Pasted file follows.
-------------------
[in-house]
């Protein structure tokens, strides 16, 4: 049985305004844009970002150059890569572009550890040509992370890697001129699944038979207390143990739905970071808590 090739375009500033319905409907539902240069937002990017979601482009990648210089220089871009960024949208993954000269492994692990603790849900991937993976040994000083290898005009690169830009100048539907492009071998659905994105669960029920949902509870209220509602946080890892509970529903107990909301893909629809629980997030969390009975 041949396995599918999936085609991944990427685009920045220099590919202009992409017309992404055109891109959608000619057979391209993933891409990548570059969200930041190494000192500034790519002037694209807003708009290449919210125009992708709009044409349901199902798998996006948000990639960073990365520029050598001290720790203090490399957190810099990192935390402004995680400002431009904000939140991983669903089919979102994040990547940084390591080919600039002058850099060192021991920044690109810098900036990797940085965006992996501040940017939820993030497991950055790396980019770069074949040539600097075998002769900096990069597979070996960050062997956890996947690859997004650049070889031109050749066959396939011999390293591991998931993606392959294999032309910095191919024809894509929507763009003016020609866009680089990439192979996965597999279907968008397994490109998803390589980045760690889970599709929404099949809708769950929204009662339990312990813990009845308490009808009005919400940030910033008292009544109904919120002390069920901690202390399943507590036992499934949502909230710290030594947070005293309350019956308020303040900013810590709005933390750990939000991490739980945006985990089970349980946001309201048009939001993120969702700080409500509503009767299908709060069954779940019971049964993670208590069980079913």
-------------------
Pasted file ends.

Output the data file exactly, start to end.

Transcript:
[in-house]
């Protein structure tokens, strides 16, 4: 049985305004844009970002150059890569572009550890040509992370890697001129699944038979207390143990739905970071808590 090739375009500033319905409907539902240069937002990017979601482009990648210089220089871009960024949208993954000269492994692990603790849900991937993976040994000083290898005009690169830009100048539907492009071998659905994105669960029920949902509870209220509602946080890892509970529903107990909301893909629809629980997030969390009975 041949396995599918999936085609991944990427685009920045220099590919202009992409017309992404055109891109959608000619057979391209993933891409990548570059969200930041190494000192500034790519002037694209807003708009290449919210125009992708709009044409349901199902798998996006948000990639960073990365520029050598001290720790203090490399957190810099990192935390402004995680400002431009904000939140991983669903089919979102994040990547940084390591080919600039002058850099060192021991920044690109810098900036990797940085965006992996501040940017939820993030497991950055790396980019770069074949040539600097075998002769900096990069597979070996960050062997956890996947690859997004650049070889031109050749066959396939011999390293591991998931993606392959294999032309910095191919024809894509929507763009003016020609866009680089990439192979996965597999279907968008397994490109998803390589980045760690889970599709929404099949809708769950929204009662339990312990813990009845308490009808009005919400940030910033008292009544109904919120002390069920901690202390399943507590036992499934949502909230710290030594947070005293309350019956308020303040900013810590709005933390750990939000991490739980945006985990089970349980946001309201048009939001993120969702700080409500509503009767299908709060069954779940019971049964993670208590069980079913």